The glue cooking in the rock, four sturgeons’ worth, may be an apt metaphor for the deep cultural connections shared by longtime campers. Mr. Severns refers to them as “my boys,” even though many are in their mid-20s and some have children of their own, whose tiny wet footprints crisscross the sand. (Mothers and wives are present, especially on weekends, but women are not allowed to touch men’s regalia and vice versa.)
Each spring, Mr. Severns and the young men erect the camp from logs that have washed downstream during winter rains. Soon, the stretch of river known as “Blake’s Ripple,” for his maternal great-grandfather, springs to frenetic life. It’s a place where finely-crafted cedar boxes holding eagle and condor feathers are hollowed out with an adze, and brothers braid each others’ hair.
The camp is subsidized with about $4,000 in annual disbursements that Ms. Severns receives as an Alaska Native, along with elk, deer and groceries donated by tribal well-wishers.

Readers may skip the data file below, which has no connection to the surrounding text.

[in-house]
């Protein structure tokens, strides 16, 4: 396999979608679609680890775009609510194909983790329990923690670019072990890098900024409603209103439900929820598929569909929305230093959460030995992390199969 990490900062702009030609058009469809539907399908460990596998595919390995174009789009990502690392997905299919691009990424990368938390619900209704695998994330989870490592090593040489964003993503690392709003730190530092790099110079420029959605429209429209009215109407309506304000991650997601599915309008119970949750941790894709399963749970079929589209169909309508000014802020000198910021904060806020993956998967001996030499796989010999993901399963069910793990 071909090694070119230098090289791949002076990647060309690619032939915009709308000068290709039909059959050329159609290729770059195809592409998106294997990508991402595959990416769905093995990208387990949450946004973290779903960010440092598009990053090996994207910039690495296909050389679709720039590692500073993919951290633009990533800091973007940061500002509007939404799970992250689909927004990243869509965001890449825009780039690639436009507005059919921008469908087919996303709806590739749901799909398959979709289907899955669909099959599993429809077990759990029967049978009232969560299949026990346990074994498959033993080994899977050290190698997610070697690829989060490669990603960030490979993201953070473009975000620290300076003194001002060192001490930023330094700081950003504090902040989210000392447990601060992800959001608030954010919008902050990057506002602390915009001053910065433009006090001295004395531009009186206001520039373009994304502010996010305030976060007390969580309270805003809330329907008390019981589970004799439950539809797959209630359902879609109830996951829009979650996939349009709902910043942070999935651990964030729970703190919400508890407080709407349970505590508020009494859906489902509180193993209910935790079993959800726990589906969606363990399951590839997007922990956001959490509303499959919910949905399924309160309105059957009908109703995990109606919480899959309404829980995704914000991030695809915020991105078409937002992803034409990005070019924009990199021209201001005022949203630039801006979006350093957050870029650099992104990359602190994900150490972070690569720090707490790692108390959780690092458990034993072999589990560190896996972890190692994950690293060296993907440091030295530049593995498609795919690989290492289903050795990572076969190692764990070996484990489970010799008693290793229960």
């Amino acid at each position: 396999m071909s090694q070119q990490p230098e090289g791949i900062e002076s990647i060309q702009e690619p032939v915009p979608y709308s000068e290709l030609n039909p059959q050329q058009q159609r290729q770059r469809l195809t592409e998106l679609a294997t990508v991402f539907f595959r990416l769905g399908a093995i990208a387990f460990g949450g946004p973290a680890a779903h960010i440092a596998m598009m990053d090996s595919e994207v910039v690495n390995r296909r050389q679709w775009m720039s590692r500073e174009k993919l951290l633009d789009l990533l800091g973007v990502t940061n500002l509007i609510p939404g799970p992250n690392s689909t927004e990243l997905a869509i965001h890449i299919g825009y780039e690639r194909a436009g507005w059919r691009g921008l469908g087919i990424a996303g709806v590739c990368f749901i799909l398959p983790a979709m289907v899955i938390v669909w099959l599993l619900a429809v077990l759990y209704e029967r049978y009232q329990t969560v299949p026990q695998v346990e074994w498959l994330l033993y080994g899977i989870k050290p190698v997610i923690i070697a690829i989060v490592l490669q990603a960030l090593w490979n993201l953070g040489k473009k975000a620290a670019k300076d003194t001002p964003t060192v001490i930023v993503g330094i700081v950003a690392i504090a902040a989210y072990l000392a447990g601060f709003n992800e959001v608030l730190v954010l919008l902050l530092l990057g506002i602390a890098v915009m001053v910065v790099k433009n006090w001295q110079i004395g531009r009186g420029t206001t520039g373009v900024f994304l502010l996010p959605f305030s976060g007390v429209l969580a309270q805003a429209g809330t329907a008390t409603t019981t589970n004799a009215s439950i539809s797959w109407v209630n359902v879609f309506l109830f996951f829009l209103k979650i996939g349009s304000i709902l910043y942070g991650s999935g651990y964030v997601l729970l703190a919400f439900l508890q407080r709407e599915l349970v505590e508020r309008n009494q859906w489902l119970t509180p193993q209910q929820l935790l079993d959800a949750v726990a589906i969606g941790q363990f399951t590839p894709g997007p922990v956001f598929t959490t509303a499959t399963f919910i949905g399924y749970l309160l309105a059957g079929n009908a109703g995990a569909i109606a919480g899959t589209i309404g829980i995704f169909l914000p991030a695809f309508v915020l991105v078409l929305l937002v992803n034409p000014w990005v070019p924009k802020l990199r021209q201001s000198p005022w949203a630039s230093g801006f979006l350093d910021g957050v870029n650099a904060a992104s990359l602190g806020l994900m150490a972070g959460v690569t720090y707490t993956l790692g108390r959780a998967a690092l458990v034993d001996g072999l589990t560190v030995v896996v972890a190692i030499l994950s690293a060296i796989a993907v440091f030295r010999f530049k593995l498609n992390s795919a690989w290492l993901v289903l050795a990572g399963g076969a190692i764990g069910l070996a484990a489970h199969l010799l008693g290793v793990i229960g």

Mr. Severns comes from a family of regalia makers. His grandmother lived in a traditional plank house and would send him off for several days to do chores for elders, which taught him the value of kindness, he said. He draws out prospective campers: “The brother who looks after the little brother. The boy who catches fish and is happy to give them up.”
Mr. Severns’s sister, Lorraine Taggart, 50, spent hours with a paring knife scraping the pitch off pine nuts, a prized dress ornament.
“You wear your culture,” said Melissa Nelson, a Turtle Mountain Chippewa who is an associate professor of American Indian Studies at San Francisco State University and president of the Cultural Conservancy, a native-led indigenous rights organization. “Young people are hungry for meaning,” she added. “The opportunity to do hands-on work with…